AAO image reference MISC 14. « Previous || Next »
Image and text © 1991-2002, Australian Astronomical Observatory, Photograph by David Malin.
As the earth spins beneath the stars they appear to move across the sky from east to west. However, if one looks in the direction of the celestial poles, the stars appear to circle a single point on the sky. This is the position of the earth's axis of rotation projected into space.
If this photograph had been made at either of the geographical poles, from the Arctic or in Antarctica, this point would directly overhead, and the axis of rotation would passing vertically through the camera. If the picture had been made from the equator, both the pivotal points would be seen 180 degrees apart, on the northern and southern horizons.
This picture was made from Siding Spring Observatory in Australia, so the pivotal point is 30 degrees above the northern horizon, which is the geographical latitude of Siding Spring. In the northern sky there is a bright star very close to the celestial pole. By contrast the region of the south celestial pole is barren, but around it circle the bright stars of the Southern cross and pointers. Roll your mouse over the picture to see their location. More information on star trail photography is here.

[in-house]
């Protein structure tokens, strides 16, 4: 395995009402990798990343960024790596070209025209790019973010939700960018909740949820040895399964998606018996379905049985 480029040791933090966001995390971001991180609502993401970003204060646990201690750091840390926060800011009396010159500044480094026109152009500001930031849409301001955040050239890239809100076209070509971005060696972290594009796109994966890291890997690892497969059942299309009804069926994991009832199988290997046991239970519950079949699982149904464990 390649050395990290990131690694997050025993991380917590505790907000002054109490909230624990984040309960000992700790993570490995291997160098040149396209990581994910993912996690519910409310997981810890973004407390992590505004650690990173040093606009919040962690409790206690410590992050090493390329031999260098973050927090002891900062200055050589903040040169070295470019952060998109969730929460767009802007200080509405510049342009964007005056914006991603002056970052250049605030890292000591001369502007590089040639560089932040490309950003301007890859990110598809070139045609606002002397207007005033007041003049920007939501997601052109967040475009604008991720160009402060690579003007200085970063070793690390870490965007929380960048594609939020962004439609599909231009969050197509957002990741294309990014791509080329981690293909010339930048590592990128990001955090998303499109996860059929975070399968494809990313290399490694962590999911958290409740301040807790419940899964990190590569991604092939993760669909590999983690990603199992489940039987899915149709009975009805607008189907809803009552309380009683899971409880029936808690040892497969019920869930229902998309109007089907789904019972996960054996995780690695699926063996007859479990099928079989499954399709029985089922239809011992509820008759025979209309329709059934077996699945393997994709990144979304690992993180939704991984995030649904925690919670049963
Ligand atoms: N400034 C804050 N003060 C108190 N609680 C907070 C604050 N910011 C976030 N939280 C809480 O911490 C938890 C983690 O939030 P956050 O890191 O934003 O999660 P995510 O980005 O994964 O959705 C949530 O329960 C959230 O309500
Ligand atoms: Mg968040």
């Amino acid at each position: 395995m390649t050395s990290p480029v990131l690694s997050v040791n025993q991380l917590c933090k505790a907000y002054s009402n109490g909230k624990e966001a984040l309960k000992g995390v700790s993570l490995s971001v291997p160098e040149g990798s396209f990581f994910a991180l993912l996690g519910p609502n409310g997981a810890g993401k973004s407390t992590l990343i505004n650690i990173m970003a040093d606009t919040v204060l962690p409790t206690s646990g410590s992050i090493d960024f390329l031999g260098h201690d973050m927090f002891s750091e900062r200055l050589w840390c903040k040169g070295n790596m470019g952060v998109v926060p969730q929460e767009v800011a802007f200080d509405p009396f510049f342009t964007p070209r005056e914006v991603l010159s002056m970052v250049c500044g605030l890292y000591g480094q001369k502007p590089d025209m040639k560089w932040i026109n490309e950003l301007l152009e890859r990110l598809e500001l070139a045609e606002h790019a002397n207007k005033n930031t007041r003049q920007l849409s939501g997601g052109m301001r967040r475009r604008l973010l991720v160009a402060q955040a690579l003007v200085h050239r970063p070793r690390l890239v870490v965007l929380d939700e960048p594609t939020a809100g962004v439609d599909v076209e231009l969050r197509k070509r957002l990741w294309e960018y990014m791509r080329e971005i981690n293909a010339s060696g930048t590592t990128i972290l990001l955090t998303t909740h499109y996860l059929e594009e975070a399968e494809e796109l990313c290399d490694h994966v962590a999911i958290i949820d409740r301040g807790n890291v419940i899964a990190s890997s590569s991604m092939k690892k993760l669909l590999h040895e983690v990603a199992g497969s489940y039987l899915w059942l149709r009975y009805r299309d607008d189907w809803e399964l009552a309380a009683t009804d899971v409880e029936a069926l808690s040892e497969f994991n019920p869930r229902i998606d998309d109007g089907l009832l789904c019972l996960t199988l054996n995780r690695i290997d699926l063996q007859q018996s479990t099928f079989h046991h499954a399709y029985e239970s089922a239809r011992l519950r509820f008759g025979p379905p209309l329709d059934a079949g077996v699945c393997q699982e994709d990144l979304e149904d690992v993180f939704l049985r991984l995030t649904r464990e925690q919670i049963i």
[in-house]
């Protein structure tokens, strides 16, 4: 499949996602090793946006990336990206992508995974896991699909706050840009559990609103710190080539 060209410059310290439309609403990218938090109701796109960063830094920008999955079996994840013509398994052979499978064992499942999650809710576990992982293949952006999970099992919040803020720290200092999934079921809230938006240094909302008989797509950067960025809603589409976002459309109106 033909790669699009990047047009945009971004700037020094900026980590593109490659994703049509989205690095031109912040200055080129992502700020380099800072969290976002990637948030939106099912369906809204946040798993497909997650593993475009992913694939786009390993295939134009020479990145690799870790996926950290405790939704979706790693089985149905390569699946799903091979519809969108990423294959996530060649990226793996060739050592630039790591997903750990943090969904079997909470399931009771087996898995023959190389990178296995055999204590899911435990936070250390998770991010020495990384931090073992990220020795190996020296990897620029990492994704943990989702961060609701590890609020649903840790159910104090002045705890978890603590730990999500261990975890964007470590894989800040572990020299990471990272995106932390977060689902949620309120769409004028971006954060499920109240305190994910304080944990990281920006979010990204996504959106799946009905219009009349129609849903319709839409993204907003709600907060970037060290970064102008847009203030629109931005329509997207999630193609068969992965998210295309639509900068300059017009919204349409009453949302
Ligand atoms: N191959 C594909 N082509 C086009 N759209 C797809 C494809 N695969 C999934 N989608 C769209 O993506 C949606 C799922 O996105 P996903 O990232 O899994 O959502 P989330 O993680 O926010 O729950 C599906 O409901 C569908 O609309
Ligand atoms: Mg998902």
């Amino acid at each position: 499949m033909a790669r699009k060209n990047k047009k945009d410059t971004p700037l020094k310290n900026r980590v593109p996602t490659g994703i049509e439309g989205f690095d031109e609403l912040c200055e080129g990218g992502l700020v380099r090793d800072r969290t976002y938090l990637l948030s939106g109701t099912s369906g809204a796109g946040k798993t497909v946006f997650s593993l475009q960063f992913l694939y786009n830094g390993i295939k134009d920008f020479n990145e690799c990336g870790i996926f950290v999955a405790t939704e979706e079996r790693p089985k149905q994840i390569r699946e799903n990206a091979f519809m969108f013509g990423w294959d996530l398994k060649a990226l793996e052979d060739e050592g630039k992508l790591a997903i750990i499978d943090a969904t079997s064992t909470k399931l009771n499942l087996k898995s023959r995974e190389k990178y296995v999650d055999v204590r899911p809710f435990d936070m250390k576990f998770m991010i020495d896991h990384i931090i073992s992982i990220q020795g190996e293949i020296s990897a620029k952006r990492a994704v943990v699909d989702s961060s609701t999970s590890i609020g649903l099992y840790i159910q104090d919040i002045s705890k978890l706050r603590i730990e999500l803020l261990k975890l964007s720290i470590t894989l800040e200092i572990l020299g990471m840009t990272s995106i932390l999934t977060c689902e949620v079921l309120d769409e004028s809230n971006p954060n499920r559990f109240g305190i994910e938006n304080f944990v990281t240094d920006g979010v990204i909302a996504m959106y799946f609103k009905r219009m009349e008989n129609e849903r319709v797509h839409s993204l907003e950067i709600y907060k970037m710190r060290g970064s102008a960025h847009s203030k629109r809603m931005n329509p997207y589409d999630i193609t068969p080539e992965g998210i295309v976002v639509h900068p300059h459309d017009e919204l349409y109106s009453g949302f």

AAT 5. Star trails southwest of the AAT dome
AAT 6. Star trails around the south celestial pole
MISC 5. Dawn and evening twilights reflected in the AAT dome
MISC 6. Moonset into cloud over the Warrumbungle Range
MISC 7. Star trails around the AAT dome, after Pinatubo sunset
MISC 12. Orion's belt rising over the lights of Coonabarabran
MISC 13. North celestial pole star trails
MISC 15. North and South celestial poles star trails
MISC 18. The view to the north from Siding Spring
MISC 19. Sunset 'star' trail, the track of the setting sun
MISC 22 The AAT dome from the Director's Cottage.
| emission nebulae
| reflection nebulae
| dark nebulae
| planetary nebulae
| star clusters
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